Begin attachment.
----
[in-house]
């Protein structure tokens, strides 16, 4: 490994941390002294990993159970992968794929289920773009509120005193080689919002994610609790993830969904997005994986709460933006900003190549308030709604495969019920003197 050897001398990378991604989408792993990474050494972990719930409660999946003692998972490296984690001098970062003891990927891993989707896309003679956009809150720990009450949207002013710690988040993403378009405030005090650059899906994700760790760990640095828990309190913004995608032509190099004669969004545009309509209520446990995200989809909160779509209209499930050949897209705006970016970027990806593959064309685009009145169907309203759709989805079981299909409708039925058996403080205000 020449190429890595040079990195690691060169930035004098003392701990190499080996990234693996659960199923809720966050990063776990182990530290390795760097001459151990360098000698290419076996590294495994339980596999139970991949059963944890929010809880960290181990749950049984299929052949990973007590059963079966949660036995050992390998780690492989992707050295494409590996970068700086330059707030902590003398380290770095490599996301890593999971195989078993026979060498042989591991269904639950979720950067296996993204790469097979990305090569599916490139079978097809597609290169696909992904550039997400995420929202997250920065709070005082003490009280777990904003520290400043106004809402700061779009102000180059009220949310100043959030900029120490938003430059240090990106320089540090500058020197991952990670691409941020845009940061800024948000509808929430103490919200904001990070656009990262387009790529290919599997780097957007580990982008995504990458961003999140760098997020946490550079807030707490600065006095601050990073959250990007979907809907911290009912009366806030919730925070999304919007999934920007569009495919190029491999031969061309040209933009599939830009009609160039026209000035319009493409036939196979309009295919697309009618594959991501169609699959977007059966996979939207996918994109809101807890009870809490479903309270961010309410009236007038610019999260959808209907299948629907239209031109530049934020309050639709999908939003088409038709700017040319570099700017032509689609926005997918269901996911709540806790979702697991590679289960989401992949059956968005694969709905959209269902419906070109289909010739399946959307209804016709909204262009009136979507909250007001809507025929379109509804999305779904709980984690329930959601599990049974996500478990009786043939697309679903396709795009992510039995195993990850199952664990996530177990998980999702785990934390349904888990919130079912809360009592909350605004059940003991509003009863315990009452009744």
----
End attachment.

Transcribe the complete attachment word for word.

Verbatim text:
[in-house]
């Protein structure tokens, strides 16, 4: 490994941390002294990993159970992968794929289920773009509120005193080689919002994610609790993830969904997005994986709460933006900003190549308030709604495969019920003197 050897001398990378991604989408792993990474050494972990719930409660999946003692998972490296984690001098970062003891990927891993989707896309003679956009809150720990009450949207002013710690988040993403378009405030005090650059899906994700760790760990640095828990309190913004995608032509190099004669969004545009309509209520446990995200989809909160779509209209499930050949897209705006970016970027990806593959064309685009009145169907309203759709989805079981299909409708039925058996403080205000 020449190429890595040079990195690691060169930035004098003392701990190499080996990234693996659960199923809720966050990063776990182990530290390795760097001459151990360098000698290419076996590294495994339980596999139970991949059963944890929010809880960290181990749950049984299929052949990973007590059963079966949660036995050992390998780690492989992707050295494409590996970068700086330059707030902590003398380290770095490599996301890593999971195989078993026979060498042989591991269904639950979720950067296996993204790469097979990305090569599916490139079978097809597609290169696909992904550039997400995420929202997250920065709070005082003490009280777990904003520290400043106004809402700061779009102000180059009220949310100043959030900029120490938003430059240090990106320089540090500058020197991952990670691409941020845009940061800024948000509808929430103490919200904001990070656009990262387009790529290919599997780097957007580990982008995504990458961003999140760098997020946490550079807030707490600065006095601050990073959250990007979907809907911290009912009366806030919730925070999304919007999934920007569009495919190029491999031969061309040209933009599939830009009609160039026209000035319009493409036939196979309009295919697309009618594959991501169609699959977007059966996979939207996918994109809101807890009870809490479903309270961010309410009236007038610019999260959808209907299948629907239209031109530049934020309050639709999908939003088409038709700017040319570099700017032509689609926005997918269901996911709540806790979702697991590679289960989401992949059956968005694969709905959209269902419906070109289909010739399946959307209804016709909204262009009136979507909250007001809507025929379109509804999305779904709980984690329930959601599990049974996500478990009786043939697309679903396709795009992510039995195993990850199952664990996530177990998980999702785990934390349904888990919130079912809360009592909350605004059940003991509003009863315990009452009744």